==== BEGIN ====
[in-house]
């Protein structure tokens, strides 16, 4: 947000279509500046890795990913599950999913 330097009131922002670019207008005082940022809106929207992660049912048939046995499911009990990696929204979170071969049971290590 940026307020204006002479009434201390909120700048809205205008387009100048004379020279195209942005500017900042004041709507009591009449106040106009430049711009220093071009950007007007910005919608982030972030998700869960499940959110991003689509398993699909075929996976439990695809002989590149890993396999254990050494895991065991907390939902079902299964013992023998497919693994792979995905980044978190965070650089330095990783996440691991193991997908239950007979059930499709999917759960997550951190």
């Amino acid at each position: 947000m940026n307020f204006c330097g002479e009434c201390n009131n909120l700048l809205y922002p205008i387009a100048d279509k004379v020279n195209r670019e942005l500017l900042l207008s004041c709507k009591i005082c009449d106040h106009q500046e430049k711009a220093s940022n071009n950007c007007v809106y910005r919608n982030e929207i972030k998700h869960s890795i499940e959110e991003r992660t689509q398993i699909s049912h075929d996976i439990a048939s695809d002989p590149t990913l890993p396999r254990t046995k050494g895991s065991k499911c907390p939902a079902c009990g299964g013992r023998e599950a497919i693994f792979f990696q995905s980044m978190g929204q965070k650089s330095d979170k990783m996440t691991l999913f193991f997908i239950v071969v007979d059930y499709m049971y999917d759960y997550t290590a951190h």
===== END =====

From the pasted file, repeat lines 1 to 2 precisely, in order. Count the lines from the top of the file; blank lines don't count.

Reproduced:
[in-house]
């Protein structure tokens, strides 16, 4: 947000279509500046890795990913599950999913 330097009131922002670019207008005082940022809106929207992660049912048939046995499911009990990696929204979170071969049971290590 940026307020204006002479009434201390909120700048809205205008387009100048004379020279195209942005500017900042004041709507009591009449106040106009430049711009220093071009950007007007910005919608982030972030998700869960499940959110991003689509398993699909075929996976439990695809002989590149890993396999254990050494895991065991907390939902079902299964013992023998497919693994792979995905980044978190965070650089330095990783996440691991193991997908239950007979059930499709999917759960997550951190």